As we are at the start of social isolation it is important to try (if possible) and view this as an opportunity to grow and do all the things we have been putting off. If we start off with anger, stress and anxiety, this will just compound as we move longer into the coming months. I recognise this will not be easy for people who have potentially lost jobs or businesses.
When we isolate ourselves from the world there is a risk that we turn to alcohol, junk food, drugs, binge-watching TV as our lives become more and more unstructured. When we are feeling down, we may find ourselves craving sweets or junk food high in carbohydrates and sugar.
Sugar does have mild mood-elevating properties, but it’s only temporary. Within two hours, your blood sugar levels will crash, which has a mood-depressing effect. Typically, we can descend into rumination, which involves dwelling and brooding about themes like loss and failure that cause us to feel worse about ourselves. This is a toxic process that leads to negative self-talk. Turning to alcohol or drugs to escape our woes is a pattern that can accompany depression and it usually causes our depression to get worse. Now we have more time, we have more opportunity to do some form of exercise. The risk is that the longer we don’t build this into a regular routine, our brain will become less capable of initiating and getting us to do it.
What do I do?
Be mindful of and present for the thoughts and feelings we are having. We can be aware of our loneliness without buying into the idea that we are actually alone. Know that it will pass, try to understand how your emotions are impacting you. That, in turn, can help put things in perspective so you can challenge unhelpful thoughts that may deepen your loneliness. Be realistic and focus on the here and now. We should try to have a firm idea of what we will do each day, this will solidify expectations and help you feel more in control. Try creating new traditions that you can do solo or with your family. Distraction can be helpful when it is done with the intention of giving ourselves a break. This should be part of our daily structure and we should avoid turning to avoidance which is a passive coping strategy to distract us from uncomfortable feelings, preventing us from getting to the root of an issue.
The worry for many people who are self-isolating is that they are going to become ill. They could also potentially be concerned about their family’s health and welfare.
“Every time we have a thought, we make a chemical. If we have good thoughts, we make chemicals that make us feel good. And if we have negative thoughts, we make chemicals that make us feel exactly the way we are thinking.” Dr Joe Dispenza
We should be mindful that we do not slip into a negative spiral. How we think, feel, and behave become our reality. We have to become our own ‘fire-wall’ to any negative programming from our past and the things we are doing in the ‘here and now’ that imbed that negative programming.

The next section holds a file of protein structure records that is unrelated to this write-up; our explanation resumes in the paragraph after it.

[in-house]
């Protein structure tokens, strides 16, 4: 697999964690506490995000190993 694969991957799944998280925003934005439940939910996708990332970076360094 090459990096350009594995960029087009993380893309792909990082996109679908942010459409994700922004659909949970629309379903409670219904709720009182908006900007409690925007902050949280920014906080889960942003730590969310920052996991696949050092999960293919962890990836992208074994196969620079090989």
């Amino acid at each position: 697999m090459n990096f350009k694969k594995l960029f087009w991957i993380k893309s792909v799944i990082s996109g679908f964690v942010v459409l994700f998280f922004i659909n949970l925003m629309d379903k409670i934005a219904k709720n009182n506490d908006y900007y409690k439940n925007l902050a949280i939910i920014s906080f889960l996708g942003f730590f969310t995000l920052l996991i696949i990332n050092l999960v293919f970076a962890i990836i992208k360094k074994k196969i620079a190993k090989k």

Every day, we should ask ourselves a few questions – ‘how can we be the best version of ourselves in every situation?’; ‘How can we build new belief in the possibilities of a new destiny?’ This will take work and consistency but it will be worth the time and time is what we have right now.
Here are three suggestions to get you started:
- Mindfulness Meditation: This will help you recognise negative programming and help build that firewall. There are many good apps you can download to help you which will also have guided meditation to help you sleep.
- Exercise: Any form of physical exercise will help to turn off threat centres in the brain and activate self-soothing centres. Physical exercise will help detach your body and mind from anxiety and stress. It will also help to burn off the adrenalin generated by the limbic system response. There are many exercise videos on YouTube that are free and very good
- Structure: Build a structure for the day with a range of activities ranging from working on something with purpose, eating, exercise to getting outside or connecting with other people via phone and online. Gentle structure will help things feel more contained and less likely to fall apart.
If you are having trouble with this, try reaching out to a mental health expert. They may be able to identify barriers and solutions on how you are viewing things and can help you work through them.
Unsafe at home
As a psychotherapist I am seeing the majority of my clients online at the moment, however, there are some who are unable to meet online as their home environment is not a safe place. So, for theses client, I still see them face to face ensuring appropriate safeguards are in place. There will be many people who will be more at risk spending more time at home.
If you do feel at risk, try going for a walk and contacting someone you trust, the police or a therapist. I have listed some numbers which might help below:
Freephone National Domestic Abuse Helpline, run by Refuge
0808 200 0247
Galop (for lesbian, gay, bisexual and transgender people)
0800 999 5428
Men’s Advice Line
0808 801 0327
Rape Crisis (England and Wales)
0808 802 9999